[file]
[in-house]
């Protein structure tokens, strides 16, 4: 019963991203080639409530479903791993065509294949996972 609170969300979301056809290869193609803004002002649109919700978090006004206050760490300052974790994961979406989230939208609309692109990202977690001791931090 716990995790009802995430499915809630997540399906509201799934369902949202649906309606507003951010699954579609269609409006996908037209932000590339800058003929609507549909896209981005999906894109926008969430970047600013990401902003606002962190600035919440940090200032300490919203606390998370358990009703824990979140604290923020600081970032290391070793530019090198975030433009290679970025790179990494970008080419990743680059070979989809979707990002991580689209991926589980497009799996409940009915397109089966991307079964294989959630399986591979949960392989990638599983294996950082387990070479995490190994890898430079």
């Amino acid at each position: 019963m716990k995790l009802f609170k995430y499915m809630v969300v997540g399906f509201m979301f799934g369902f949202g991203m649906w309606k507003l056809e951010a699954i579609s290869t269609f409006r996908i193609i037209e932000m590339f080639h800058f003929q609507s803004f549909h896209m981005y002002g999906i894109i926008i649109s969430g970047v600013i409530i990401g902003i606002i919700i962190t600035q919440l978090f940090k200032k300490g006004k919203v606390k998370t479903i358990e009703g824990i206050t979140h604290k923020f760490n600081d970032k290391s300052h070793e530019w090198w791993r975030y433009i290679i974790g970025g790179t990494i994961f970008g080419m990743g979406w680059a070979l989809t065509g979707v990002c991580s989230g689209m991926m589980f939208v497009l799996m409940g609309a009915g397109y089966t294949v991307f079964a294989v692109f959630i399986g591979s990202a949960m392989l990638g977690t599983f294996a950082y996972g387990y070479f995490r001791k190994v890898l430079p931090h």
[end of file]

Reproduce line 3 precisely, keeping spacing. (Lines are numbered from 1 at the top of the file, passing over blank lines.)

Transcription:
């Amino acid at each position: 019963m716990k995790l009802f609170k995430y499915m809630v969300v997540g399906f509201m979301f799934g369902f949202g991203m649906w309606k507003l056809e951010a699954i579609s290869t269609f409006r996908i193609i037209e932000m590339f080639h800058f003929q609507s803004f549909h896209m981005y002002g999906i894109i926008i649109s969430g970047v600013i409530i990401g902003i606002i919700i962190t600035q919440l978090f940090k200032k300490g006004k919203v606390k998370t479903i358990e009703g824990i206050t979140h604290k923020f760490n600081d970032k290391s300052h070793e530019w090198w791993r975030y433009i290679i974790g970025g790179t990494i994961f970008g080419m990743g979406w680059a070979l989809t065509g979707v990002c991580s989230g689209m991926m589980f939208v497009l799996m409940g609309a009915g397109y089966t294949v991307f079964a294989v692109f959630i399986g591979s990202a949960m392989l990638g977690t599983f294996a950082y996972g387990y070479f995490r001791k190994v890898l430079p931090h």